Sunday, March 1, 2020

Sugar and Spring Cleaning!



BEWARE THE IDES OF MARCH!!! (Shakespeare quote, can't remember which play..) Macbeth? Oh.. Julius Caesar ... hinting of an ultimate act of sabotage to occur in the play around mid March (the 15th to be exact).

Anyways. March is chock full of holidays, much more festive than an act of treason resulting in the fateful demise of Julius Caesar...

Some commonly known holidays in March:

St. Patrick's Day (17th)
1st Day of Spring, Spring Equinox (19th)
Earth Day (20th)

Further..
National Read Across America Day (2nd)
International Women's Day (8th)
Daylight Savings begins (8th)

Spring Break! (not a national holiday - and schools and universities have a broad range of schedules for their spring breaks, spanning from late February to mid-April... the peak period for Spring Break is definitely March)

One more fun fact!

March is also National Celery Month!

Why do I know that?? Well the internet...

Working to get to the point here... What IS the point?! Good point. Inside of March is the first official day of Spring. And spring denotes the notion of spring cleaning. And when it comes to sugar... Here are some interesting facts about sugar and the new year 2020:

Sugar trends for the new year/decade don't look good for sugar: since the start of the new year the FDA has required all large food manufacturers to include a discrepancy in their labelling of "Added Sugars" - vs natural sugars. Before this year food ingredient labels were not required to decipher between naturally occurring sugar in food and added sugars. Now consumers will be able to see just how much processed sugar is being added to their packaged and prepared food.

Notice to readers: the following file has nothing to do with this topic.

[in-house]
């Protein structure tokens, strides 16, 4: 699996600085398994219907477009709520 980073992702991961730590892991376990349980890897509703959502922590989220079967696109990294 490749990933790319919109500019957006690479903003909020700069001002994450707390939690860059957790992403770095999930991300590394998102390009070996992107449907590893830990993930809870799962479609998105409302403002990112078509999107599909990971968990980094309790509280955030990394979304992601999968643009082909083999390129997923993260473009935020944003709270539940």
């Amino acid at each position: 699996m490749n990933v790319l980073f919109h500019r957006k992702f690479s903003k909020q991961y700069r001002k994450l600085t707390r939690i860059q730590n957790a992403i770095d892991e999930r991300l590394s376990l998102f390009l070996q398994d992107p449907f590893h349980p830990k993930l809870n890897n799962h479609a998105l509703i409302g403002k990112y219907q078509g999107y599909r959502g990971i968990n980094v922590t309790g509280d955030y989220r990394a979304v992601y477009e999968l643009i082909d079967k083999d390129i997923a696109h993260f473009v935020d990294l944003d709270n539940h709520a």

Increased awareness of health issues arising from excess of processed sugar in our diets is cause for concern for people as we strive to live longer, healthier lives. With clear transparency about how much processed sugar is in our food we have more ability to make healthy choices - even with so-called "gray area" foods such as salad dressings, sauces, cereals, and certain snack foods labelled as "healthy," low-fat," and "light."

The transparency created by mandated reporting of added processed sugar to foods coupled with greater knowledge about the negative effects on overall health of a diet high in processed sugar is predicted to cause the processed food industry to make healthy changes in its ingredients - eventually a cleaning out of unnecessary sugars - a spring cleaning, if you will. How will this affect families and kids? You will still have the ability, if not the desire, to splurge on occasion with sugary treats. But with knowledge being power you will have the ability to make healthier choices - on a daily basis, with the increased awareness into just how much sugar you may be consuming daily - and with that ability to go for the treats that treat you right.

I personally challenge you to celebrate the Month of Celery with you family. Celery, an important ingredient in many sauces, stews, and hearty soups - is also a crunchy snack that many kids love and appreciate with low fat ranch dip, humus, or peanut butter. You probably already know that classic recipe: Ants on a Log: celery, peanut butter, "ants" (raisons), but do you also know its wintery version: Ants on a Snowy Log: using cream cheese in the place of peanut butter. Also try with "golden ants." Crunchy, creamy, chewy, and naturally sweet (if you use sugar free peanut butter)!

One last note: March is also National Nutrition Month. Practice good nutrition now and all year for yourself and your family. There are more and more ways of doing so as the year opens up into spring and the coming summer... Food trends are on the rise fo this year with healthy choice-making and hopefully will continue for the new decade and beyond. Families that eat together stay together. And families that eat healthy have longer to stay and play together.


Written by Christopher Libby

Founder/CEO Healthy Organic Kids




How to Stay Healthy (and Happy) During the Coronavirus (COVID-19) Pandemic

This is definitely not a "sweet" topic, but nonetheless important, if not crucial during this current challenge being faced...